This article from yesterday’s AAS, For some House hires, ‘full time’ isn’t, about members of the Texas House of Representatives keeping staff on the payroll full time, while paying them very little, tries to make it seem as if something nefarious is going on.
Lawyer Elizabeth Fazio is a full-time student in Denver, Colo., who works part time for accounting giant KPMG. She’s also listed on the Texas House of Representatives’ payroll as a full-time employee.
Former state Rep. Zeb Zbranek, who left office in 2003 after 10 years, hired on as a part-time state worker the same day he stopped being an elected official. He soon went full time.
Another former lawmaker, Miguel Wise, has a law practice in South Texas but has been on the state payroll since October as a full-time legislative staffer.
In each case, the House members who employ them say their skills are invaluable. Yet these workers â€” and at least a dozen more like them â€” are paid little: $150 to $300 a month.
If the numbers don’t seem to compute, add this to the equation: Only regular, full-time state workers are eligible for health insurance, pension and other benefits.
Capitol insiders say that hiring employees as full-time workers while paying them part-time salaries is a longstanding practice at the Legislature, a way to get benefits for workers who otherwise would not qualify for them.
It costs taxpayers a minimum of $284 a month for health insurance for a full-time worker, according to calculations from the Employees Retirement System of Texas. And it costs much more to pay higher retirement benefits that the additional years of service can bring.
Even so, some lawmakers argue that the practice is legal and that any questions about it are off-base. Under House rules, each lawmaker is allowed to hire whom they want on whatever schedule they want. Thirty-three of the House’s approximately 700 employees make less than $600 a month â€” the amount lawmakers earn, according to House payroll records for February.
Who are the other 30 House employees? And why are only Craddick opponents mentioned in this article? Using the infamous unnamed “capitol insiders” as a source also raises questions.
House Speaker Tom Craddick said he has ordered the House General Investigating and Ethics Committee and the state attorney general to look into the practice. Last week, subpoenas went to House officials for personnel records as part of a preliminary investigation by the Travis County district attorney’s office.
“If some legislators are paying employees with taxpayer dollars who are performing little or no work, that is an egregious misuse of state money,” Craddick said in a statement to the American-Statesman. “It must be stopped immediately and with full restitution made.”
Lawmakers who have made such hires defend them, saying it is difficult to hire good workers for a part-time Legislature, which meets only five months every other year. Furthermore, they said, they have limited budgets with which to hire professional staff.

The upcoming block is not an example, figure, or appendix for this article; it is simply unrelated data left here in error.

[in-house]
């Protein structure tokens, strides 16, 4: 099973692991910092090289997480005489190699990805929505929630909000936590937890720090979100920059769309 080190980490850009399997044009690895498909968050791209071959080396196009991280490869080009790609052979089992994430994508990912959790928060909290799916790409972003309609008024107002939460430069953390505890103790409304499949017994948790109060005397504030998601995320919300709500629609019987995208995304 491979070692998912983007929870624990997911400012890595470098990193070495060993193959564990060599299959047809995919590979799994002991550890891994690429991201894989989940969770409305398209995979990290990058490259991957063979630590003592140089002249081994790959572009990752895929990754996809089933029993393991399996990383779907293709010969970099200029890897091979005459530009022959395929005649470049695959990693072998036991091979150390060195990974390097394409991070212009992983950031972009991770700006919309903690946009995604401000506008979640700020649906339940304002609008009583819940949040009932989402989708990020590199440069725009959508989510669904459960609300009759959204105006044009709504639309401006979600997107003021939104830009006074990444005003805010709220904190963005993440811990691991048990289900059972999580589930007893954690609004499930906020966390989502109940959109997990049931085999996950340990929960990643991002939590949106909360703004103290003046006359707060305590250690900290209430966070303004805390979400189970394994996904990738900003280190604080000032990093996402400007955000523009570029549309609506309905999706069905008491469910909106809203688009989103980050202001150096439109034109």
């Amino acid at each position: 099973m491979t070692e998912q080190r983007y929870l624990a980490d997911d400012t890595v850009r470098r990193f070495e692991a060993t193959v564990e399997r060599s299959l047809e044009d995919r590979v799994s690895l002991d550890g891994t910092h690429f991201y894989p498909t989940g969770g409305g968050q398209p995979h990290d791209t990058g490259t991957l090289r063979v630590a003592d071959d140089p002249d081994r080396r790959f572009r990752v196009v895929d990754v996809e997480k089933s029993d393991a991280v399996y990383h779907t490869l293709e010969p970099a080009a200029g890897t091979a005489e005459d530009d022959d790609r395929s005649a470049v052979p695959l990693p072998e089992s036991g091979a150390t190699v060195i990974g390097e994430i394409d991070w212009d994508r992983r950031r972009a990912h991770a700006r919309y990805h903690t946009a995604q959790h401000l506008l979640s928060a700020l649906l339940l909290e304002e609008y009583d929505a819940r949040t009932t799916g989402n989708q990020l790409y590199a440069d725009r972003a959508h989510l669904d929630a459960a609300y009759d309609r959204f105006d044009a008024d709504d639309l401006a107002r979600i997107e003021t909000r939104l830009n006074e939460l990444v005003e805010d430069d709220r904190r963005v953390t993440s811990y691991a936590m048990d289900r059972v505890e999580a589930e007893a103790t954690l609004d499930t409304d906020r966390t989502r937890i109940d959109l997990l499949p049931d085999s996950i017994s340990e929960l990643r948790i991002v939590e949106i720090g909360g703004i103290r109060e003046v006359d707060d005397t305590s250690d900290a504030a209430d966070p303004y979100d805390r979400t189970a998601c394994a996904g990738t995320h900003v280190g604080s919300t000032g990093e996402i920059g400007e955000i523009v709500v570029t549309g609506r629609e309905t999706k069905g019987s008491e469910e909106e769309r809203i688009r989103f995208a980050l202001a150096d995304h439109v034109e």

Excuse me, Mr. Speaker, you’re fake outrage is showing. By only using three examples in the story, who are all opponents of Speaker Craddick, makes this seem all the more likely:
At least one lawmaker chalked up the inquiries to House politics, a charge Craddick’s office denies.
Rep. Byron Cook, R-Corsicana, who hired Fazio, challenged Craddick’s leadership a year ago as part of a power play that continues now with several announced candidates to unseat him. The issues concerning the employees are likely to fuel that dispute.
“If there’s a target here, it’s me because of the issues I’ve had with the leadership,” Cook said, referring to Craddick. ” This is generated by one source and one source only, and that has to have come in a whisper from the speaker’s office.
As stated in the comments the way Texas’ legislature works has a lot to do with this.
The main reason the Texas Legislature can’t get much done is that they’re mandated to cram two years worth of planning, forecasts and legislation into 5 months. The system is archaic and does not acknowledge that government, and its ancillary, politics, runs around the year, whether or not the Lege is in session.
So paying people minimal amounts to keep them as advisers during those few months that anything can be done doesn’t strike me as out of scale. Think of it as keeping an attorney on retainer. And I don’t haven’t seen many that would work for that little.
The problem isn’t that people are on the public payroll and only working a little, because they only get paid a little. The problem is that this state’s antiquated legislative system doesn’t allow for professional advisers.
Let’s face it: unless you can afford to quit work for 5 or 6 months, then maybe take another one or two off at the Governor’s whim, you can’t be a legislator in this state.
This story should be about why Texas’ political system almost mandates this practice. Good help is hard to find, and under the current system, almost impossible to keep.
Thus the long-standing practice.
This has been going on for many years, and we’re just now, with the Speaker’s job on the line, finding out about this?Â Wanting full-time results from a part-time funded legislature – meaning not just the legislators but committees and staff – allows little, if any, continuity and this kind of creative staffing.